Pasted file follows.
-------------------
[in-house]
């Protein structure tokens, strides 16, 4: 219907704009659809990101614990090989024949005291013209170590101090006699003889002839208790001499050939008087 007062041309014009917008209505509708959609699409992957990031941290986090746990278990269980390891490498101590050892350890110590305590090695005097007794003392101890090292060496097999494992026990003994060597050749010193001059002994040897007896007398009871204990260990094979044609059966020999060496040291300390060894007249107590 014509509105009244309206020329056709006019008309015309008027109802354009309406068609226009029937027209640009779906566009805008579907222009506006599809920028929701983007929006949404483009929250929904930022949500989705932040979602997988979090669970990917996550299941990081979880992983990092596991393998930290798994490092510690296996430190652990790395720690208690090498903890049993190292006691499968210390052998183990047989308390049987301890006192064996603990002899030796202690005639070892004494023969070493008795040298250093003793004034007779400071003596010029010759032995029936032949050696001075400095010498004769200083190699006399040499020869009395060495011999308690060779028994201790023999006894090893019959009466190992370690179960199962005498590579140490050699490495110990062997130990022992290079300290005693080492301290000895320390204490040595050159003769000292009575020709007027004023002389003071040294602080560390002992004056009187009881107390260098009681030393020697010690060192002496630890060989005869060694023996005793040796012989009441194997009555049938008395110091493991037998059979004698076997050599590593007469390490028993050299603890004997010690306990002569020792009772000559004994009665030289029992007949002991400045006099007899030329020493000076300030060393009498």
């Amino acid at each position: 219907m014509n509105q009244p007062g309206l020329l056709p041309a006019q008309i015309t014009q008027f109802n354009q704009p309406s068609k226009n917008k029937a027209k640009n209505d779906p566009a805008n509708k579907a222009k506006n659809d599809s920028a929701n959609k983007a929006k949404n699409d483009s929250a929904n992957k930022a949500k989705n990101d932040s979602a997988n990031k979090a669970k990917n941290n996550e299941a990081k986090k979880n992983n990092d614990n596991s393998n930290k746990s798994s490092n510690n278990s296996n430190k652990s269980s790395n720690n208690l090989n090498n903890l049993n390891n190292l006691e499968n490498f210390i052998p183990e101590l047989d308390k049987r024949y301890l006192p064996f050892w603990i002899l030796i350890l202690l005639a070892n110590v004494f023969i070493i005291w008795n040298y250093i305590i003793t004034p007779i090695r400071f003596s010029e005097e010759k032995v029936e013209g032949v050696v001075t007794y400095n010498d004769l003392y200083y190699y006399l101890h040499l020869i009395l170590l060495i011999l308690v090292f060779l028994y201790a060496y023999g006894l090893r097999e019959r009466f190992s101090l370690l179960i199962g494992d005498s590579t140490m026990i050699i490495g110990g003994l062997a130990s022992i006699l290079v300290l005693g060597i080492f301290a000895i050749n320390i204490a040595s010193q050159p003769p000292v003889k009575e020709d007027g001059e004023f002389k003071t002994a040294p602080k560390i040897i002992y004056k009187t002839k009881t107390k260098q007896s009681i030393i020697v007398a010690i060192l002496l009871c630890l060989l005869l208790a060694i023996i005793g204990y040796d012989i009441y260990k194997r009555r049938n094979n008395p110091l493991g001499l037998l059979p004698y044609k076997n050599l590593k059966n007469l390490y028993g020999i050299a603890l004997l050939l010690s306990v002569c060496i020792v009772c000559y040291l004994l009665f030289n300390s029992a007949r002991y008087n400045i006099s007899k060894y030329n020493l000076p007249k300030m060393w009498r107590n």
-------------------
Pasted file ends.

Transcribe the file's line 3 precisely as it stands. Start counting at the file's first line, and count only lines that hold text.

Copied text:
């Amino acid at each position: 219907m014509n509105q009244p007062g309206l020329l056709p041309a006019q008309i015309t014009q008027f109802n354009q704009p309406s068609k226009n917008k029937a027209k640009n209505d779906p566009a805008n509708k579907a222009k506006n659809d599809s920028a929701n959609k983007a929006k949404n699409d483009s929250a929904n992957k930022a949500k989705n990101d932040s979602a997988n990031k979090a669970k990917n941290n996550e299941a990081k986090k979880n992983n990092d614990n596991s393998n930290k746990s798994s490092n510690n278990s296996n430190k652990s269980s790395n720690n208690l090989n090498n903890l049993n390891n190292l006691e499968n490498f210390i052998p183990e101590l047989d308390k049987r024949y301890l006192p064996f050892w603990i002899l030796i350890l202690l005639a070892n110590v004494f023969i070493i005291w008795n040298y250093i305590i003793t004034p007779i090695r400071f003596s010029e005097e010759k032995v029936e013209g032949v050696v001075t007794y400095n010498d004769l003392y200083y190699y006399l101890h040499l020869i009395l170590l060495i011999l308690v090292f060779l028994y201790a060496y023999g006894l090893r097999e019959r009466f190992s101090l370690l179960i199962g494992d005498s590579t140490m026990i050699i490495g110990g003994l062997a130990s022992i006699l290079v300290l005693g060597i080492f301290a000895i050749n320390i204490a040595s010193q050159p003769p000292v003889k009575e020709d007027g001059e004023f002389k003071t002994a040294p602080k560390i040897i002992y004056k009187t002839k009881t107390k260098q007896s009681i030393i020697v007398a010690i060192l002496l009871c630890l060989l005869l208790a060694i023996i005793g204990y040796d012989i009441y260990k194997r009555r049938n094979n008395p110091l493991g001499l037998l059979p004698y044609k076997n050599l590593k059966n007469l390490y028993g020999i050299a603890l004997l050939l010690s306990v002569c060496i020792v009772c000559y040291l004994l009665f030289n300390s029992a007949r002991y008087n400045i006099s007899k060894y030329n020493l000076p007249k300030m060393w009498r107590n």